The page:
Zhongyuan(Redirected from Central Plain (China))
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Zhongyuan (Chinese: 中原; pinyin: Zhōngyuán), Chungyuan, or the Central Plain, also known as Zhongtu (Chinese: 中土; pinyin: Zhōngtǔ), Chungtu or Zhongzhou (Chinese: 中州; pinyin: Zhōngzhōu), Chungchou, is the area on the lower reaches of the Yellow River which formed the cradle of Chinese civilization. It forms part of the North China Plain.
Map showing the province of Henan and two definitions of the Central Plain or Zhongyuan
In its narrowest sense, the Central Plain covers modern-day Henan, the southern part of Hebei, the southern part of Shanxi, and the western part of Shandong province. A broader interpretation of the Central Plain's extent would add the Guanzhong plain of Shaanxi, the northwestern part of Jiangsu, and parts of Anhui and northern Hubei.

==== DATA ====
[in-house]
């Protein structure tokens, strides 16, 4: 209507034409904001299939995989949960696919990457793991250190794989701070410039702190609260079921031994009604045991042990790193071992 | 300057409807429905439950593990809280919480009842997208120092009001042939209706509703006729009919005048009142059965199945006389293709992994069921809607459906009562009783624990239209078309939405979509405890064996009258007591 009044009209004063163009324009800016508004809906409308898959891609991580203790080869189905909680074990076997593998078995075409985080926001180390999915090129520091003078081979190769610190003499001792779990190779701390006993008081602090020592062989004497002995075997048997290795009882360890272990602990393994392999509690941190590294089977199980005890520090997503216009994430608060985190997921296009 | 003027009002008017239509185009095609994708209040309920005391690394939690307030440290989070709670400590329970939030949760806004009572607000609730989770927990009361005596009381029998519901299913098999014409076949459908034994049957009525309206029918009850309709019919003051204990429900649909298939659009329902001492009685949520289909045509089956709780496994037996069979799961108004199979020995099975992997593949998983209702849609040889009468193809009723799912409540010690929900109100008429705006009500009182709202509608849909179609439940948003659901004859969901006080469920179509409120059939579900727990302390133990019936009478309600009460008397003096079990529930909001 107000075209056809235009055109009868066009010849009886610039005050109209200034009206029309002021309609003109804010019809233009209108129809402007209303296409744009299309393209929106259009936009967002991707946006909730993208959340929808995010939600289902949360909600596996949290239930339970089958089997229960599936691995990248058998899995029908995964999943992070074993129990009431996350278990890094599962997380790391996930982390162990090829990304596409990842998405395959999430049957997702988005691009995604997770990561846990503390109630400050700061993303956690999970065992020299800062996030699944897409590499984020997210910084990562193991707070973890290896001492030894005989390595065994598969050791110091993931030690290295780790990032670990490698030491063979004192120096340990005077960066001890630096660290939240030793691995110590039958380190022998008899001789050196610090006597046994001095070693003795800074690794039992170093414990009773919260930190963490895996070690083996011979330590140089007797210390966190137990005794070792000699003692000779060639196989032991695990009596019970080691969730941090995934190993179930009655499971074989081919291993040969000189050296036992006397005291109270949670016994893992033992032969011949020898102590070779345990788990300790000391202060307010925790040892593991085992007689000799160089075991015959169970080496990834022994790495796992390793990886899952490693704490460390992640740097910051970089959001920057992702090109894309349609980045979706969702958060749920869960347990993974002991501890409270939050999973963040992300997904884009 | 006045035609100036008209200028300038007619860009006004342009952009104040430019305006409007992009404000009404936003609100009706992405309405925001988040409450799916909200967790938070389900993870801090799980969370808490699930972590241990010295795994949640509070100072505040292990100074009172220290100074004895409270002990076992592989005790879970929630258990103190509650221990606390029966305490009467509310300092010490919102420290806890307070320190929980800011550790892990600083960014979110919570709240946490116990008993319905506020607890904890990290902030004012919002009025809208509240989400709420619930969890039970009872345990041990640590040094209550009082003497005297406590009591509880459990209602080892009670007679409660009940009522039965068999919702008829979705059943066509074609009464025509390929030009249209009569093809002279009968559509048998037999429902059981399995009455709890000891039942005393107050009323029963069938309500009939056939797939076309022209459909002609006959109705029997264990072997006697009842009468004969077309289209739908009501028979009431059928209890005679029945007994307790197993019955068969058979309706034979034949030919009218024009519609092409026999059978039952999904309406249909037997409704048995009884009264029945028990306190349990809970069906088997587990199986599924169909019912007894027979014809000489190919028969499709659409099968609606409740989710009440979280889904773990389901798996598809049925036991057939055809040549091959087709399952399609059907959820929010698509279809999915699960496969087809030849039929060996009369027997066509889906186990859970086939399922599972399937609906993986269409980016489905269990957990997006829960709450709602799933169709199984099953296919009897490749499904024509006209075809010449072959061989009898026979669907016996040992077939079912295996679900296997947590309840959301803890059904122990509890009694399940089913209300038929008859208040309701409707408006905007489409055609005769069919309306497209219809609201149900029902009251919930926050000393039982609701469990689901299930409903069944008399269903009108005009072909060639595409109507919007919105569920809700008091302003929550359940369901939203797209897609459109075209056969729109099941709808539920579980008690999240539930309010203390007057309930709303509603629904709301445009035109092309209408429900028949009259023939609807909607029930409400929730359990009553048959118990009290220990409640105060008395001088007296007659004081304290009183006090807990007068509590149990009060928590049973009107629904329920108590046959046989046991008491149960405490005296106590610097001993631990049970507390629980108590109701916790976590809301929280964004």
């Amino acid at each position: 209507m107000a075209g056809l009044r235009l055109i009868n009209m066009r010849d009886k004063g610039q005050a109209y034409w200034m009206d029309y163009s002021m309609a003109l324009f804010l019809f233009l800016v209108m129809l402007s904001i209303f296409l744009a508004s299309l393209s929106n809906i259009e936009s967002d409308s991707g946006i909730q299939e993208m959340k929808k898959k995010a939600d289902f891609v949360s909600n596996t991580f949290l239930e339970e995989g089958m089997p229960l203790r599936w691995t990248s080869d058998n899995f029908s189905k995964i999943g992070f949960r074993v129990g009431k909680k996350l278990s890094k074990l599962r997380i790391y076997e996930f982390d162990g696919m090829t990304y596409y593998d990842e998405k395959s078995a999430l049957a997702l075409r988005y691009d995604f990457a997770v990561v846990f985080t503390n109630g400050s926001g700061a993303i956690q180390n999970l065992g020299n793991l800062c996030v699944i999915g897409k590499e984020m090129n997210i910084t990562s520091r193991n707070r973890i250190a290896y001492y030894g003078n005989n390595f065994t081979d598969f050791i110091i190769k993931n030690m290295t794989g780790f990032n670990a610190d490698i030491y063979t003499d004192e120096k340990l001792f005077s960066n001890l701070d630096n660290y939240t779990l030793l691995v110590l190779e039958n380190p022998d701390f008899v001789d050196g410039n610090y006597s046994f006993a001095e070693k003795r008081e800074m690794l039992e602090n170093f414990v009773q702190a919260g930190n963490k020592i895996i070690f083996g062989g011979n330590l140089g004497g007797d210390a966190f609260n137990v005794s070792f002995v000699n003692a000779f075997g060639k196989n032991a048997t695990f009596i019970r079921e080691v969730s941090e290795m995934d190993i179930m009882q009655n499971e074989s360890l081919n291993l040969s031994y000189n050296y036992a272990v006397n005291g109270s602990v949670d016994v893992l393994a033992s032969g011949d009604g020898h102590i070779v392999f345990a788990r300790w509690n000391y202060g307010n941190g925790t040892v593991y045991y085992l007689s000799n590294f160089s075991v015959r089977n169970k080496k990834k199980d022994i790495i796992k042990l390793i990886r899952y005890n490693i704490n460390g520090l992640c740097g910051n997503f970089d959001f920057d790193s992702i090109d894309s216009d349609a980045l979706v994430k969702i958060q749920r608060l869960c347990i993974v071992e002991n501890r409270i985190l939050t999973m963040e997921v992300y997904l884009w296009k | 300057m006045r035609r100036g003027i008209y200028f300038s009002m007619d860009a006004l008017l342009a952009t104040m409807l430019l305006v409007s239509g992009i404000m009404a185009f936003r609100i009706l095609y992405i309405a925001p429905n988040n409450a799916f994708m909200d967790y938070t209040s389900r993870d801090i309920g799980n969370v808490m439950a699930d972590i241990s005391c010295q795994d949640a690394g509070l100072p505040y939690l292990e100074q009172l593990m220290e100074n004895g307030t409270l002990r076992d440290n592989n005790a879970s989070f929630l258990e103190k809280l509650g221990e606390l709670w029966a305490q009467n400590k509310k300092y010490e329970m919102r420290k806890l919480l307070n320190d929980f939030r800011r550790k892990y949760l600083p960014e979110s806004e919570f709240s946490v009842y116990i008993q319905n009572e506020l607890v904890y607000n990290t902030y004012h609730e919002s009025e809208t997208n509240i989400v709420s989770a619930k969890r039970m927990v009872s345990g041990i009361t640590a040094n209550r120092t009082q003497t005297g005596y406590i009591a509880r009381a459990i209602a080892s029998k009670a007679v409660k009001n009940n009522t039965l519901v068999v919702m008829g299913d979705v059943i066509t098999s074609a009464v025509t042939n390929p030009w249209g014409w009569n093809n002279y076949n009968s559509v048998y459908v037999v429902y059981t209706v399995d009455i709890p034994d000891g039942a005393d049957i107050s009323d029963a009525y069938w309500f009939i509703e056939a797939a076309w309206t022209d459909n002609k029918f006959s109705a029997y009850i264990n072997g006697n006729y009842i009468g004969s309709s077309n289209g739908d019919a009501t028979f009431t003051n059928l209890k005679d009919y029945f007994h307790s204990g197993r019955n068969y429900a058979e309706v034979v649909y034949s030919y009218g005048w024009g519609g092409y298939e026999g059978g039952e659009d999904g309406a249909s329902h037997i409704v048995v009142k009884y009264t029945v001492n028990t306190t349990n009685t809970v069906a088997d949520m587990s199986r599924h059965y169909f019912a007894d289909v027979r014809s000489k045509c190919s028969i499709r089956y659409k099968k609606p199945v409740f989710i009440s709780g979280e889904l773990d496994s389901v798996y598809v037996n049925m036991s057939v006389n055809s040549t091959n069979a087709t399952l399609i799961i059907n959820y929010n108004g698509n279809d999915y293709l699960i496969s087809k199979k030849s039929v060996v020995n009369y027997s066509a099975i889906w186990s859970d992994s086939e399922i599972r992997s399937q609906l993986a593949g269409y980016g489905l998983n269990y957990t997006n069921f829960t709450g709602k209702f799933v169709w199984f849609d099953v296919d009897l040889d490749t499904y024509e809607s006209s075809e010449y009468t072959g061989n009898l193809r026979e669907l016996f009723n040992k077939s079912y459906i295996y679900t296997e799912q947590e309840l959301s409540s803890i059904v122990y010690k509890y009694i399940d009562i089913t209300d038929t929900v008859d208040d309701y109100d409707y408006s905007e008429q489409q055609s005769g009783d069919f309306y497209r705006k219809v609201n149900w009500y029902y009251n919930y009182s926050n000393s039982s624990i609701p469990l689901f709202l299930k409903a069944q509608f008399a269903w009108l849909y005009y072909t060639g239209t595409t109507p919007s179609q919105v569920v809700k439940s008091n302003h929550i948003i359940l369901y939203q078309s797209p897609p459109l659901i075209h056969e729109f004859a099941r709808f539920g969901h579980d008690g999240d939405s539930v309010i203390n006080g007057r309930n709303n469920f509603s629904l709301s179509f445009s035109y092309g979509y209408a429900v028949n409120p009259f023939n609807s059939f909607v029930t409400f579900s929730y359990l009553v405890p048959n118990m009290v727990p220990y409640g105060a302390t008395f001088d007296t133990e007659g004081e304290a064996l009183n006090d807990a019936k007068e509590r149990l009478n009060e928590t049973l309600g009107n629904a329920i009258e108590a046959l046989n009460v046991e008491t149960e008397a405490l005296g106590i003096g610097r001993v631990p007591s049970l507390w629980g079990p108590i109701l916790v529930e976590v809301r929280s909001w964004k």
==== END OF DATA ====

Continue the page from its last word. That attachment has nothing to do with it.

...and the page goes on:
Since the beginning of recorded history, the Central Plain has been an important site for Chinese civilization.
In the pre-Qin era, present-day Luoyang and its nearby areas were considered the “Center of the World”, as the political seat of the Xia dynasty was located around Songshan and the Yi-Luo river basin.
Inscriptions on some bronze objects from this era contain references to the 'Central States' (Zhongguo), 'Eastern States', or 'Southern States'. This indicates that the Central Plain, which was referred to as the 'Central States' in these inscriptions, was considered to occupy the center of the world.
In a broader context, the term Zhongyuan refers to Chinese civilization and China proper, regions directly governed by centralized Chinese governments and dynasties. However, when used to describe the Chinese civilization, Zhongyuan often connotes Huaxia and Han Chinese cultural dominance.